Now if you take two different hennas (let's say Morrocan and Rajasthani for argument sake). I do believe Morrocan is stringier, therefore not as finely sifted as Rajasthani. Rajasthani is easily rinsed out of AA hair. However, this same Rajasthani is repackaged by another company, sold as HENNA FOR AA HAIR, and the price is jacked up $1 or more, then I still say the marketing is on the erroneous side.

    And if a company is willing to charge $2 extra for shifting henna into a different box, then it stands to reason said company has no problem overcharging naive black women for the same "special" henna they can purchase elsewhere for less.

    ETA: You are correct. I have erroneously used the word erroneous. What I should have said was the marketing was cleverly deceitful.
    Last edited by Micheli; 02-08-2012 at 11:35 PM.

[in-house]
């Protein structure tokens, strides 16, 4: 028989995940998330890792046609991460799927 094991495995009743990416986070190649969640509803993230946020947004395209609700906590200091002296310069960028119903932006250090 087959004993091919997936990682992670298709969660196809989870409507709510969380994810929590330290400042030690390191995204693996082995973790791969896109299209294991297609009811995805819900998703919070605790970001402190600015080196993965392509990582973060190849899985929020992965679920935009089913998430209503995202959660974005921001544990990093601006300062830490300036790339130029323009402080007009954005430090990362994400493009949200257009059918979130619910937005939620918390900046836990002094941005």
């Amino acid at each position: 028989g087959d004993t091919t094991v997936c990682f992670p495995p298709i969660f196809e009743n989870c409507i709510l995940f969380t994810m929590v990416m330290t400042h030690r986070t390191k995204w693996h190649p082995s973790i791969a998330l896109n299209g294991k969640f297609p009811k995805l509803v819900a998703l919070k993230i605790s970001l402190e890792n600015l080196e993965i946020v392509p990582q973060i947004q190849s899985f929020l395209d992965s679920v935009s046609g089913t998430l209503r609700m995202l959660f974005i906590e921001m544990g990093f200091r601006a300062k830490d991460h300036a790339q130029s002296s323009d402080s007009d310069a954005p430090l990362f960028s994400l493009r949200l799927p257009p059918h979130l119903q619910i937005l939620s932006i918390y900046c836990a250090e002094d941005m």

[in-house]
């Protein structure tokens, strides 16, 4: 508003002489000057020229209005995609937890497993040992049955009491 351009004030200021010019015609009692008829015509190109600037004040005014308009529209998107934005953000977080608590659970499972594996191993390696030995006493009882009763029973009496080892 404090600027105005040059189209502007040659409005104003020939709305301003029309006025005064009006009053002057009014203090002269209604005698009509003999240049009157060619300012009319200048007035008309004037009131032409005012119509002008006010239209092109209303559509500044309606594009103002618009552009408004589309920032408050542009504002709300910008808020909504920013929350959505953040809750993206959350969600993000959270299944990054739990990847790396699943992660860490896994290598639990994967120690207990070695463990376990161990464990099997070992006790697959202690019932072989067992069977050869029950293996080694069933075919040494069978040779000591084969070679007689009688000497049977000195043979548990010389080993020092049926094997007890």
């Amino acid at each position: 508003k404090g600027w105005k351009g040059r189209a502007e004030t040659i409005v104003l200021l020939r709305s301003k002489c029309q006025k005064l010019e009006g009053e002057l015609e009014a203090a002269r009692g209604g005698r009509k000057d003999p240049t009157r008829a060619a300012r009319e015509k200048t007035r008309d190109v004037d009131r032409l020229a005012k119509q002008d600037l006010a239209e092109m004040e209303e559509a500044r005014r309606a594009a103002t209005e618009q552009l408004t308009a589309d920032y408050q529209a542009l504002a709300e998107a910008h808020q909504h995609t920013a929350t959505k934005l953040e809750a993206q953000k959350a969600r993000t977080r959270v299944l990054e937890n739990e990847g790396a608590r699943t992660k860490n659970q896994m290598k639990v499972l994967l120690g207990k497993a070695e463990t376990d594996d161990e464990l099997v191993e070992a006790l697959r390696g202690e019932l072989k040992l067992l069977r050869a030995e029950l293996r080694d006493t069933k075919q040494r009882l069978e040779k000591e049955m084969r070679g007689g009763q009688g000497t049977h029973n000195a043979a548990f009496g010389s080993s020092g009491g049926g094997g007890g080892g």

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    anyhoo, ladyday, i hope you are getting all this!

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    OK I got you. I researched a whole load of companies when I wanted to buy the 2011 crop. I know I decided against buying from the company that advertised the 'celebration' henna, but I don't recall exactly why I didn't use them. I know I got the impression that it was 2011 henna. If it wasn't the 2011 crop, then I'd have to agree with the erroneous tag, because I was definately left with the strong impression that it was the 2011 crop.

    The only company I know that markets henna for AA hair, states quite clearly that the only thing that makes it such is that its a finer sift, if its a finer sift there will be more wastage hence costlier by the weight (as well as time to sift further). If we're refering to the same company then eroneous is an unfair tag as they're open about it.